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False Sense of Security with Topical Estrogen Creams (Premarin) & Vaginal Tablets (Vagifem)

Q. My doctor prescribed Premarin Cream for vaginal dryness. He said I wouldn’t absorb enough to be a problem. The paper insert that comes with the drug makes me question its safety, however. Is it absorbed into my body?

A. Premarin Vaginal Cream is absorbed through the vagina into the blood stream. It should be given the same respect as oral medicine.

We find it fascinating that health professionals and patients tend to believe that pills are absorbed but “topical” treatments that are applied to skin or body cavities somehow stay put and do not get into the blood stream. Over 30 years ago an article in the journal JAMA (Dec. 14, 1979) reported that vaginal estrogen cream could be absorbed quickly and efficiently into the blood stream.

In 2006 an article in the journal Annals of Oncology (April issue) confirmed that vaginal estrogen tablets (Vagifem) or creams are effective ways to get estrogen into the body.

Research published in the journal Menopause (Jan.-Feb. 2009) noted the following:

“The present data using validated, accurate, and sensitive mass spectrometry assays of estrogens show that the Vagifem pill and Premarin cream, after 1 week of daily treatment, cause an approximately fivefold increase in serum estradiol in postmenopausal women, thus indicating that the effects are unlikely to be limited to the vagina and that systemic actions are expected after application of these intravaginal estrogen preparations.”

A study in the journal Fertlity and Sterility (Nov. 2010) compared estrogen levels in blood after seven days of oral treatment (0.3 mg conjugated estrogens) and then after seven days of vaginal cream (0.5 grams). The women in the study had “severe atrophic vaginitis.” In other words, they were suffering from vaginal tissues that were quite dry. Although estrogen was clearly absorbed from the vaginal cream, levels in the bloodstream were one-third lower than after oral doses.

This finding might be quite reassuring except for the fact that the atrophic vaginitis might have affected absorption. It would be interesting to see what the absorption levels might be after several months (or years) of treatment. Once the atrophic vaginal tissues have healed they may be more susceptible to estrogen absorption.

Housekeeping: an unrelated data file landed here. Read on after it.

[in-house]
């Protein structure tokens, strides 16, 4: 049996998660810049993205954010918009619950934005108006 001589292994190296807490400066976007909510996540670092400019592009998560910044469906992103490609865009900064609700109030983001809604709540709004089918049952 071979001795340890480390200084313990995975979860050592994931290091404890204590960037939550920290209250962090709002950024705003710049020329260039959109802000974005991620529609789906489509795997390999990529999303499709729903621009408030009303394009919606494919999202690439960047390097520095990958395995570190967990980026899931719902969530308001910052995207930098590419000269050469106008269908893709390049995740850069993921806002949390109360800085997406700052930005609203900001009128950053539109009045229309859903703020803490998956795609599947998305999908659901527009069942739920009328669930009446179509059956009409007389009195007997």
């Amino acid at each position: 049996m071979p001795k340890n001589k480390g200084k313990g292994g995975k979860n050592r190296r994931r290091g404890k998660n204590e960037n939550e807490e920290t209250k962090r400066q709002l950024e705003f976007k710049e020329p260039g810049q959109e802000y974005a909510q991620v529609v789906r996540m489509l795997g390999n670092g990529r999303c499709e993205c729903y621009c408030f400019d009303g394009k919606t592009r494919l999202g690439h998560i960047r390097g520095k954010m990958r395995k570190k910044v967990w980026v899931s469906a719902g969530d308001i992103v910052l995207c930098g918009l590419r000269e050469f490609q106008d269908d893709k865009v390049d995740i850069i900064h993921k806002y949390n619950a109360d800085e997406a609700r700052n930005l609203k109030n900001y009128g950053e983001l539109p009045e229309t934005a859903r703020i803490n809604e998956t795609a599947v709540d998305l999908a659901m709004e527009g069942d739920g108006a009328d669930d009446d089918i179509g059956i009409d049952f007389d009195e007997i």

Other Options for Vaginal Dryness:

It is clear that estrogen can be absorbed into the blood stream whether it is taken orally or intra-vaginally. That means that the benefits and risks of estrogen should be roughly comparable, regardless of the route of administration.

Many women would like to know what they can do, besides taking estrogen, to deal with vaginal dryness. There are a number of other options that can be considered. Visitors to this website have shared their experiences with non-traditional approaches:

Coconut Oil

“I have been using coconut oil for vaginal dryness for quite some time and find it solves the problem. I use it whenever I feel an irritation occurring. It can be applied manually with the finger but this does not always get it to the irritated spot. I use a plastic plunger-type applicator that came with a vaginal lubricant I bought on line.

“The coconut oil comes in a jar and turns to a liguid if kept in a warm location, but turns solid if in a cool location – not necessarily in the fridge. If you have the plunger, all you need to do is be sure the oil is fairly solid and use a clean spoon to pack it in the plunger – no problem.” Vonnie

Olive Oil

“We have been using olive oil for lubrication for some time now and it is great. It is better than any off the shelve lube that we have tried and it lasts a long time unlike many of the other popular lubrications which tend to dry up after several minutes. The consistency is very close to the natural lubrication and as far as we know there are no side affects with using olive oil.” B

Alove Vera Gel

“My husband and I can’t use KY Jelly or any other brand of lubricant we have tried. They make me itch and burn.

“We have found, though, that the slimy gel that oozes from aloe leaf when you break off a piece is a very good lubricant. I hope this will add to your uses of aloe vera and help another couple.”

You will find a number of other stories for easing vaginal dryness using olive oil and coconut oil on this website. Aloe vera gel should be more compatible with latex-based contraceptive protection such as condoms and diaphragms, when that is a consideration. Oils destroy latex.

Another solution to assist with vaginal dryness includes hyaluronic acid.

Our Guide to Menopause offers additional suggestions.

Share your own story below.

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About the Author
Joe Graedon is a pharmacologist who has dedicated his career to making drug information understandable to consumers. His best-selling book, The People’s Pharmacy, was published in 1976 and led to a syndicated newspaper column, syndicated public radio show and web site. In 2006, Long Island University awarded him an honorary doctorate as “one of the country's leading drug experts for the consumer.”.
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